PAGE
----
In an attempt to reassure volunteers, the Transcarpathian regional commission has confirmed that reservists and conscripts defending the independence, sovereignty and territorial integrity of Ukraine in the ATO will be recognized as combatants. The intent is to clearly make them eligible for treatment as PoWs if captured and perhaps more importantly, immunity from prosecution within Ukraine.

Finally, more refugees have arrived from the east and Crimea, bringing the total to 1485 (1039) from Donetsk and Lugansk regions, and 227 (222) from Crimea. The figures in brackets represent the totals residing within Transcarpathia at the end of August. There clearly has been a dramatic increase in the number of people fleeing from the fighting in the east. It is not clear whether these individuals are Transcarpathians who have returned or Ukrainians seeking to get as far away from the conflict as possible.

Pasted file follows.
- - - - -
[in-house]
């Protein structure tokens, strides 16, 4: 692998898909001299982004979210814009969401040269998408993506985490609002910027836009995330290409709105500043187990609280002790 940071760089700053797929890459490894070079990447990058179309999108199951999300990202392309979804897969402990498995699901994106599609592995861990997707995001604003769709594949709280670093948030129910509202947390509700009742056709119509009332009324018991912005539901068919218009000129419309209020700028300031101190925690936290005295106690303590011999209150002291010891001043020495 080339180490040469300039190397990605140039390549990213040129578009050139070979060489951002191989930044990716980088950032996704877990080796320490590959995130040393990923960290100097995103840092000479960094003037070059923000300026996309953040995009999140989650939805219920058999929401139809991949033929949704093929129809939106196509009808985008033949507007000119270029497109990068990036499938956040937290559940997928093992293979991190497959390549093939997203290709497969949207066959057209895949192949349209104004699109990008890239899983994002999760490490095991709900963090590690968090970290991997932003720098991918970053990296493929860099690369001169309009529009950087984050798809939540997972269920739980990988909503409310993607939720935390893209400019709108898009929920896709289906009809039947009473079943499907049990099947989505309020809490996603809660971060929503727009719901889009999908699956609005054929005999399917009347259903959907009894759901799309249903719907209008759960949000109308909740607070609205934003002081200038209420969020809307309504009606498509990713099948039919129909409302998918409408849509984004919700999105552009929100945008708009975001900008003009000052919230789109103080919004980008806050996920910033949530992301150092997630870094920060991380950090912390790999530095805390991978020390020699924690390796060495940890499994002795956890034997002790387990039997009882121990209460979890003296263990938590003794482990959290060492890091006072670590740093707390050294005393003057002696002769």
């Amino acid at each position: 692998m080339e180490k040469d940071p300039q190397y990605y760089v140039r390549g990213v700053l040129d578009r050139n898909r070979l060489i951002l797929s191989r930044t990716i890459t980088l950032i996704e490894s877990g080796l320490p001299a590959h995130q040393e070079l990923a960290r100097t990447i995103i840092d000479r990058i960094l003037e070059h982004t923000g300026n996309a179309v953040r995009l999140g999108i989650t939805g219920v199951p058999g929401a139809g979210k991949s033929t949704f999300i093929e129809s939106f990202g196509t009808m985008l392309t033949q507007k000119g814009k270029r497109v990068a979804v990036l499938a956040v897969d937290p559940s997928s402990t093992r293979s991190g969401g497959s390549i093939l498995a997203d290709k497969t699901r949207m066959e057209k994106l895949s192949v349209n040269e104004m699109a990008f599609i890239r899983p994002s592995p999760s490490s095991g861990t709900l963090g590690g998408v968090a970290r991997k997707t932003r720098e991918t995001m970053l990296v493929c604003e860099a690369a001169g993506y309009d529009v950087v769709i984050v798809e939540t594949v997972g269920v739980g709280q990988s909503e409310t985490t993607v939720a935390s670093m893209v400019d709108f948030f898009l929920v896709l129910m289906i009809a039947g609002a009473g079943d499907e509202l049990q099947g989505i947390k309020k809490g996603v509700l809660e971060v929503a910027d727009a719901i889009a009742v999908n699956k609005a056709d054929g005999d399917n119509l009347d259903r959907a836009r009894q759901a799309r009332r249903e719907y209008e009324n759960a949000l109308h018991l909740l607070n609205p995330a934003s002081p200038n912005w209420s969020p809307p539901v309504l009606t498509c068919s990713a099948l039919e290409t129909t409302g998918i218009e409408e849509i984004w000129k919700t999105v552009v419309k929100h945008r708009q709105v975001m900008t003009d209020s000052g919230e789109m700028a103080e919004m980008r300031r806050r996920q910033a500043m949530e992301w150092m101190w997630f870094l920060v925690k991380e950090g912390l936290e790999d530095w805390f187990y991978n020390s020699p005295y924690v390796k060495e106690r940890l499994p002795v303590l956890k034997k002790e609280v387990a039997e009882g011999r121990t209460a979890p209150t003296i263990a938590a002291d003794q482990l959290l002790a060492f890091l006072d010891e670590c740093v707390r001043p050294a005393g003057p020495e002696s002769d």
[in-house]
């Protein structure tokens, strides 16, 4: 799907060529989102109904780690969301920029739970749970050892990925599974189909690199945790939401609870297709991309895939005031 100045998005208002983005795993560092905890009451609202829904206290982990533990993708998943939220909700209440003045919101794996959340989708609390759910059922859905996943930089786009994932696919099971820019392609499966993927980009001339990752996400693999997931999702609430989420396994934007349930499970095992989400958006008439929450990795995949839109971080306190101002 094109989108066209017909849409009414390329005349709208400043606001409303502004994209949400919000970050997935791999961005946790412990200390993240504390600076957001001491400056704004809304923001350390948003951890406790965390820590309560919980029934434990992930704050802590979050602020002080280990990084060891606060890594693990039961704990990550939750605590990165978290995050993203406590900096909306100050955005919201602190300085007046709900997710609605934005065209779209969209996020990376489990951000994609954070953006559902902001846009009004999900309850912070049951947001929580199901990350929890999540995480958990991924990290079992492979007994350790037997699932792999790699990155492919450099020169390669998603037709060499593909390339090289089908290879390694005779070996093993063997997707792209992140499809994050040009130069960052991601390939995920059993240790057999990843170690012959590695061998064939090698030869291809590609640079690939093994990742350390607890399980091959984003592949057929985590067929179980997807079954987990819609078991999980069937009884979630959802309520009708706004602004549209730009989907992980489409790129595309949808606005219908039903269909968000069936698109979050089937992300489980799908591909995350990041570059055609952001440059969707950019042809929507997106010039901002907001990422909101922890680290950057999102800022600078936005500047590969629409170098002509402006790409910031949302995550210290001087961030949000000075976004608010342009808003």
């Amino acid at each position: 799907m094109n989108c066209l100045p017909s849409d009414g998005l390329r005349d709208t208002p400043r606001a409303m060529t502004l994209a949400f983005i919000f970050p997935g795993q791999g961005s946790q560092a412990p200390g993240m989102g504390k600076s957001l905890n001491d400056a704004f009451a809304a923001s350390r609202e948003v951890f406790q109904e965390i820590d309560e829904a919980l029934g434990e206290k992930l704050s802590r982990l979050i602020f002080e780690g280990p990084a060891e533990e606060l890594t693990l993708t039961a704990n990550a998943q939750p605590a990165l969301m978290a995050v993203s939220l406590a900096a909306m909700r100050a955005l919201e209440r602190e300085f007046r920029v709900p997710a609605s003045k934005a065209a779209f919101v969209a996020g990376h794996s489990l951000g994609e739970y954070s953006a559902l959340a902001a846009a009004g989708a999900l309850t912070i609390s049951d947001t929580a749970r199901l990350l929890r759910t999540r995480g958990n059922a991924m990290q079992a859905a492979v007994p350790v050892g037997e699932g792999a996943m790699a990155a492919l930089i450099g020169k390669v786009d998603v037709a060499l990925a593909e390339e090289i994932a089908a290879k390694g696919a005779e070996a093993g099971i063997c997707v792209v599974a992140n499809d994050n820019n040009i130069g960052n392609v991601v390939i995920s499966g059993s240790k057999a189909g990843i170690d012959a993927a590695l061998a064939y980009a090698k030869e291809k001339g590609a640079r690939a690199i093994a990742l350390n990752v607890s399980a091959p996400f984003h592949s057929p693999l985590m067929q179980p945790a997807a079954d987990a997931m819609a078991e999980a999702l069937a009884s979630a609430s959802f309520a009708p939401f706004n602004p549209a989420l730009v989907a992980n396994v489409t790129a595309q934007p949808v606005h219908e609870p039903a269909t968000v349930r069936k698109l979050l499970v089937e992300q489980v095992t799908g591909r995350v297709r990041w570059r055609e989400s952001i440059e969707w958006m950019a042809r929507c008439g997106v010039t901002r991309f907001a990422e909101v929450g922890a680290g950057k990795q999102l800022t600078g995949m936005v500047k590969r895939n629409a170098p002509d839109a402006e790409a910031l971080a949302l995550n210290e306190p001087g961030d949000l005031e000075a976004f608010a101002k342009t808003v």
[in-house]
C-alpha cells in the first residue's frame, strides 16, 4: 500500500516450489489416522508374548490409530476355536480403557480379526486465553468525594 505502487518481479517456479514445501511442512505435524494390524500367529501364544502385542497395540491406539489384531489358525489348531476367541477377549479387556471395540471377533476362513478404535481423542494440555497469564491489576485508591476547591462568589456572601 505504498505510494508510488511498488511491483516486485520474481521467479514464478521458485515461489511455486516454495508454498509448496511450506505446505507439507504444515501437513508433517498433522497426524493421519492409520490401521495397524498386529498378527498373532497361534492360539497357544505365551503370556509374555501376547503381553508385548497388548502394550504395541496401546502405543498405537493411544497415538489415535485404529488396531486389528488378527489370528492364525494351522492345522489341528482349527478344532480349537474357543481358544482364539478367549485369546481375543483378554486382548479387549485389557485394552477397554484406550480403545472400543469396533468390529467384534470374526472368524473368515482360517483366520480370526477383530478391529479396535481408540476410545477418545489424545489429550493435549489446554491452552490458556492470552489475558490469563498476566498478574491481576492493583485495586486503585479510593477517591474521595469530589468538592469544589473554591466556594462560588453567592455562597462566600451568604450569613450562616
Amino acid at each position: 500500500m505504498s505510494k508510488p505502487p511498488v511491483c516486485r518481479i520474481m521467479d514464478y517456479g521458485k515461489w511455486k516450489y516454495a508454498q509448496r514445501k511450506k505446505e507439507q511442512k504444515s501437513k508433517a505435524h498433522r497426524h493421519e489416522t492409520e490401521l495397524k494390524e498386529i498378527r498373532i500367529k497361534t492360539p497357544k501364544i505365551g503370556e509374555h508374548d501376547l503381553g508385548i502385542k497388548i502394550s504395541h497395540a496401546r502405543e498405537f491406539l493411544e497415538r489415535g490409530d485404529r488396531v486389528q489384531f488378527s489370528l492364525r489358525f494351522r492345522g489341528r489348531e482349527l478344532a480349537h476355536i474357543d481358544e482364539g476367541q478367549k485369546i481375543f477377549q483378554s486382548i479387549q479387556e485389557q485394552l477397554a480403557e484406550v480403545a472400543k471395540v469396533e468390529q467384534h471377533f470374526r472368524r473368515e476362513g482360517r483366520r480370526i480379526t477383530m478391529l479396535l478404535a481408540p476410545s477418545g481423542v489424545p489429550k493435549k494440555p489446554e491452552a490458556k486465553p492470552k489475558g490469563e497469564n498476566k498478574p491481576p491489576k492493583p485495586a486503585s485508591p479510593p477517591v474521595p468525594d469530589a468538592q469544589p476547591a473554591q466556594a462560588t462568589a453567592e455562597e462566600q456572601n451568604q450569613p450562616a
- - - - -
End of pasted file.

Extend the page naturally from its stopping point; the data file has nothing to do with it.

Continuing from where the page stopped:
The economy is in dire straits. Local media report inflation reached 14.2% for August. Utility costs (telephone, water) are increasing whilst income remains stagnant. The limited amount of money available to organise the upcoming election is reported as a big issue for Transcarpathia.

In a wider context relating to the pending EU Agreement, a working group has been established to restore rail connections from Uzhgorod to Prague, Budapest and Romania. Another working group is look at increasing the number of border crossing points between Hungary and Transcarpathia, possibly reducing the spacing from ~35 km to about ~15 km. These changes would facilitate increased trade and tourist traffic.